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State Revokes Laredo Quarantine Orders For Texas A&M International University

The Texas A&M International University Campus on Aug. 13, 2020.
The Texas A&M International University Campus on Aug. 13, 2020.

A quarantine order for Texas A&M International University has tested the limits of local health authorities as Texas universities begin to see rising COVID-19 cases.

Laredo Health Authority Dr. Victor Treviño announced on Wednesday afternoon that he was ordering certain buildings on the university’s campus to be quarantined due to 11 reported COVID-19 cases among employees and students. But the Texas Department of State Health Services revoked the orders hours later when the university pushed back.

TAMIU President Pablo Arenaz said in a statement that they requested the action from the state and would remain open “because the actions taken today by the Laredo Health Authority (LHA) are over-reaching, unlawful and, frankly, unnecessary given the University’s incredibly low positivity rate.”

In his Wednesday statement, Arenaz said the university’s positivity rate of 1.76% remains lower than Laredo’s rate of about 30%. He said the university had tested 681 individuals and identified 12 positive tests, including 10 among students. But three students later retested negative, and only one infected student had attended in-person classes. The positive students and employees are now isolating, according to the university.

Texas Department of State Health Services Spokesman Chris Van Deusen said local health authorities can generally issue control measures for their jurisdictions, including universities, but that Laredo’s order was revoked because it was inconsistent with the situation at university.

“DSHS has revoked control measure orders issued against buildings at Texas A&M International University because the orders were inconsistent with conditions on the campus,” he said in a statement. “This action will allow students to continue to learn in a safe environment based on the protocols in place at the university.”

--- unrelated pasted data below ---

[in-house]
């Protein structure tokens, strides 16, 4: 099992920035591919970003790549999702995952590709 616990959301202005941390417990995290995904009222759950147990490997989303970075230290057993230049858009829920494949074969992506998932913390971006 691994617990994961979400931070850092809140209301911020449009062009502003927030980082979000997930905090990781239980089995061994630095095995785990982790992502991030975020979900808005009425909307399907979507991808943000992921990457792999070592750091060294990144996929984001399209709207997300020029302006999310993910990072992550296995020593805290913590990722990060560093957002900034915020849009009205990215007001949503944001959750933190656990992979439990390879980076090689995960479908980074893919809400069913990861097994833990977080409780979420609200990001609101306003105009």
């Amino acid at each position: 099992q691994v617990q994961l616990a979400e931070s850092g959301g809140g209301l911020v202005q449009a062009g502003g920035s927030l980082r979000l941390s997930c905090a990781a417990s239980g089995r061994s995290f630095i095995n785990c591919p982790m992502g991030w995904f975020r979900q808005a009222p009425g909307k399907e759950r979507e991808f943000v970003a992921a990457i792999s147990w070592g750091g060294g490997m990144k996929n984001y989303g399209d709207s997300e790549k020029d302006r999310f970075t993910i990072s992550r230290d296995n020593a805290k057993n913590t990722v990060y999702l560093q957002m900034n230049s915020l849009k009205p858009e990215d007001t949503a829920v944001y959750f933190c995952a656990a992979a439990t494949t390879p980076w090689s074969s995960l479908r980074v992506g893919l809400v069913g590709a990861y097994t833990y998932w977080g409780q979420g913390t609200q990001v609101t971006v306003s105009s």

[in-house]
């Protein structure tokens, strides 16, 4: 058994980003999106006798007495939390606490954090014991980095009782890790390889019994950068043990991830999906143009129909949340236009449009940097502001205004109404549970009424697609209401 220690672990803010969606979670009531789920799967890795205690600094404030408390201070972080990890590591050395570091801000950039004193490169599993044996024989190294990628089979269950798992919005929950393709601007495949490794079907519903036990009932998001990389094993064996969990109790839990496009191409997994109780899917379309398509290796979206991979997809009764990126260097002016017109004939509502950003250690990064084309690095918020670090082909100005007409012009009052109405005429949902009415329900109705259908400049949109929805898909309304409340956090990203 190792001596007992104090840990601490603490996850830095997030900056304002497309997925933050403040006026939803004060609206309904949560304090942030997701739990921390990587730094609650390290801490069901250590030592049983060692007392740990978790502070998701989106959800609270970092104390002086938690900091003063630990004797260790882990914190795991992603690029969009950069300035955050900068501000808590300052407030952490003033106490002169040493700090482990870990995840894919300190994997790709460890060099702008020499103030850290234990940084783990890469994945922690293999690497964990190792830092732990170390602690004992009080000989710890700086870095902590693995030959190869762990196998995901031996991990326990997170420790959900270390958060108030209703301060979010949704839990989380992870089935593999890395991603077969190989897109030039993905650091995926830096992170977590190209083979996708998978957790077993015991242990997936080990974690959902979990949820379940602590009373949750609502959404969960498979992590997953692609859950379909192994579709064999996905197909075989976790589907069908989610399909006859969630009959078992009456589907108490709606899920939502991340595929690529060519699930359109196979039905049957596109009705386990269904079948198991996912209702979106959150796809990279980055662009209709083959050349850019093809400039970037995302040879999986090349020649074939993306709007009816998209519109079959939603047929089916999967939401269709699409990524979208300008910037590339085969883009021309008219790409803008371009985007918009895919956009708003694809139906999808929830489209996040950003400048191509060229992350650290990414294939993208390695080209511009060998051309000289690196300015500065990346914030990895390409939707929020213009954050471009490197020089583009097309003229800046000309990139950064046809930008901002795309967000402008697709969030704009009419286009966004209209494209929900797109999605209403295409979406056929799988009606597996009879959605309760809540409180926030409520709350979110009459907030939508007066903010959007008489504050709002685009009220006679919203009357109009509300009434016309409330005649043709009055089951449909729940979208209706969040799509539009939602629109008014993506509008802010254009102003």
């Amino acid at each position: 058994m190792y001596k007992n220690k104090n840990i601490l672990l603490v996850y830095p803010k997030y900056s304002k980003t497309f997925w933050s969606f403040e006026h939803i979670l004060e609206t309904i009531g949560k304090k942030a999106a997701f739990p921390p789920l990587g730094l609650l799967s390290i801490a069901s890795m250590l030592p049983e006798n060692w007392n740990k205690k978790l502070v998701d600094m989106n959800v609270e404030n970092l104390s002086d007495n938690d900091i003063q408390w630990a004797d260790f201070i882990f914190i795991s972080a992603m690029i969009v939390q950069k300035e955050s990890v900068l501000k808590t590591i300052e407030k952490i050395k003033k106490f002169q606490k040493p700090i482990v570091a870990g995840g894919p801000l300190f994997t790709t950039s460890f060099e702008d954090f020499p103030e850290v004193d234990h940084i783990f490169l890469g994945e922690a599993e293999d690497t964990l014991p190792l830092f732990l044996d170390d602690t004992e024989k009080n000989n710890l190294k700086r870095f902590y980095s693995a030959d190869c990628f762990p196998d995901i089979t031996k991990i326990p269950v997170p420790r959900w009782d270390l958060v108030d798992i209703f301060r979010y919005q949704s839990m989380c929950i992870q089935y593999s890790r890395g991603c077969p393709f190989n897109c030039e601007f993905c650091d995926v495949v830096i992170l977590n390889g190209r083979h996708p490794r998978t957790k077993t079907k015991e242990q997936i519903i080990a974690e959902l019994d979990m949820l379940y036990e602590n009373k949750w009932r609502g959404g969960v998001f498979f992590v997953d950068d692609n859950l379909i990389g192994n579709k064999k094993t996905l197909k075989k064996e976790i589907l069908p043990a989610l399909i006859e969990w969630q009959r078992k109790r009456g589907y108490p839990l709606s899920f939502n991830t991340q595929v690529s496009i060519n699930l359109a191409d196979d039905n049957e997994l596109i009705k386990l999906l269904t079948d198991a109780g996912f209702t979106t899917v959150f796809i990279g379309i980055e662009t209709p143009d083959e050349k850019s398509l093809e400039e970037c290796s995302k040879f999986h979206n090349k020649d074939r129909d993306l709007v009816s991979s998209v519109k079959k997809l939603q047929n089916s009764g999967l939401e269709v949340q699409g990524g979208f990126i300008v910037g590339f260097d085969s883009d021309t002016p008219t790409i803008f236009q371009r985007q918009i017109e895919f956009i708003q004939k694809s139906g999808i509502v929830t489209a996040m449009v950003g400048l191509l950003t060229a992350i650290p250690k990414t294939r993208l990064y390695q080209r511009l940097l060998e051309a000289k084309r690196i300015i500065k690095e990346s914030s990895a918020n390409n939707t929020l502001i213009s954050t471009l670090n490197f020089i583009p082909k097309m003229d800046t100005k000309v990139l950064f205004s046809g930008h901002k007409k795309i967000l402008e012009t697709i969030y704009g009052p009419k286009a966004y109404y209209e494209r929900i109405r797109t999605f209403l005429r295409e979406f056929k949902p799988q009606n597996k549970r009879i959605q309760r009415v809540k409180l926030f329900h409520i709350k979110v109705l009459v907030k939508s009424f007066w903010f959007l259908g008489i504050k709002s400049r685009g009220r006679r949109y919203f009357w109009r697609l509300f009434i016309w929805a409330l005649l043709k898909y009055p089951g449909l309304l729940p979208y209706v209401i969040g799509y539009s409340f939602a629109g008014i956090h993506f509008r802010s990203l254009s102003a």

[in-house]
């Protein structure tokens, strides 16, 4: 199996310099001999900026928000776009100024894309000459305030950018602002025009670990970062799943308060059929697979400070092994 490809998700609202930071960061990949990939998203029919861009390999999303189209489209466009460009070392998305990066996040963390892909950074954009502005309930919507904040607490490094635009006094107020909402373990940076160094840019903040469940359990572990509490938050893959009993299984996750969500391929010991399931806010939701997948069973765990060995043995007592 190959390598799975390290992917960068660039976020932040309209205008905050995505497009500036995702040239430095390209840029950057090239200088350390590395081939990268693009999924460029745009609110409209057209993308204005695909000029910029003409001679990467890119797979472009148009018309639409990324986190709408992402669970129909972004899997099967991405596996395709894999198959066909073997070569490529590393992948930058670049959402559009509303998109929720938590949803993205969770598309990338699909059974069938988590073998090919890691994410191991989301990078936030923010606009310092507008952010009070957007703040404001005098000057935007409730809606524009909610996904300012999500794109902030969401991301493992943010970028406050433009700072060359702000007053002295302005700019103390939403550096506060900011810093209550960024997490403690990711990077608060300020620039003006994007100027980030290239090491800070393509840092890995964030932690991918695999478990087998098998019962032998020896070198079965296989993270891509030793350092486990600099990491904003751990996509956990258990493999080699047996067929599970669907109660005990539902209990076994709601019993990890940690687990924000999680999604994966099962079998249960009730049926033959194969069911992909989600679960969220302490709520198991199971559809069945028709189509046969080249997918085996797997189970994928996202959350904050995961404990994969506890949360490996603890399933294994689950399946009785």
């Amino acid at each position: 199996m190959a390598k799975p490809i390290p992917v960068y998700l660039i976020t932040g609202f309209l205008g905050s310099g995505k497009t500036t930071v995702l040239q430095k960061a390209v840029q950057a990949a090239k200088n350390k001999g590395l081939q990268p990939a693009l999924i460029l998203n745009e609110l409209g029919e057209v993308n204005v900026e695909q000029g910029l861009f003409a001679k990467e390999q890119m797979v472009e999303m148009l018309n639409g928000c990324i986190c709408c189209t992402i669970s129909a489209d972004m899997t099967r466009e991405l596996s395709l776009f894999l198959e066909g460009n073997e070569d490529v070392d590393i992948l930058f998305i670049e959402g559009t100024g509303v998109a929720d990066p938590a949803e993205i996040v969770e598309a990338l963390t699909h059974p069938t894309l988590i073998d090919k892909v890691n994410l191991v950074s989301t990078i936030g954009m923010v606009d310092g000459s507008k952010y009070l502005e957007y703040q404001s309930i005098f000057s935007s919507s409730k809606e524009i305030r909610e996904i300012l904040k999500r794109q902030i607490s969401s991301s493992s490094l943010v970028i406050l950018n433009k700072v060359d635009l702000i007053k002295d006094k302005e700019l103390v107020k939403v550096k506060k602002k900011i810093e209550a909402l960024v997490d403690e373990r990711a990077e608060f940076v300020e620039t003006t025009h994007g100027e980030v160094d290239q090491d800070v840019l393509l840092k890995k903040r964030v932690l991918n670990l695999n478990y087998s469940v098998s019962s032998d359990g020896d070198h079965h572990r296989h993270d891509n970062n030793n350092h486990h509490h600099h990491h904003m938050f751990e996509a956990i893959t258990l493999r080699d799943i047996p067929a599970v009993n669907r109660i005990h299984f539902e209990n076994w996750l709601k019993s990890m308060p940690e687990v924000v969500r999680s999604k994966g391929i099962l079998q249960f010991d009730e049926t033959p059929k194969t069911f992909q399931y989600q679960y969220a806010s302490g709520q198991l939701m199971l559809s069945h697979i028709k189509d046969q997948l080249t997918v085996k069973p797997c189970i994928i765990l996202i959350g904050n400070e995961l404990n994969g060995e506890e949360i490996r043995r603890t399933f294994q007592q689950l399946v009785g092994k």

Arenaz said the university is happy to work with the city to stop the spread of COVID-19 but cannot allow the health authority to “issue ill-conceived and illegal orders that create fear and do not reflect the true conditions of our campus.”

Health Authority Treviño said he issued the quarantine order and later modified it after an initial investigation “to protect the health and safety of the community.” The City of Laredo said the order had been issued after consulting with state health officials. City officials also said they  had confirmed that Treviño has the power to issue the order but that the “Texas Health and Human Services was using their state authority to revoke it.”

“The City of Laredo stands by the proactive measures taken by Dr. Victor Treviño,” the city said in a statement.

Treviño said the state health department has the right to revoke the order but that he continues to “stand behind the purpose of the order.”

“This is an unfortunate occurrence, but the pandemic still exists, so we will continue to act in the best interest of the community to fight this pandemic and not each other,” he said in a statement.

TAMIU said 85% of its students are taking online courses, and the university has seen fewer cases than other Texas campuses.

María Méndez can be reached at maría@tpr.org or on Twitter at @anxious_maria.TPR was founded by and is supported by our community. If you value our commitment to the highest standards of responsible journalism and are able to do so, please consider making your gift of support today.

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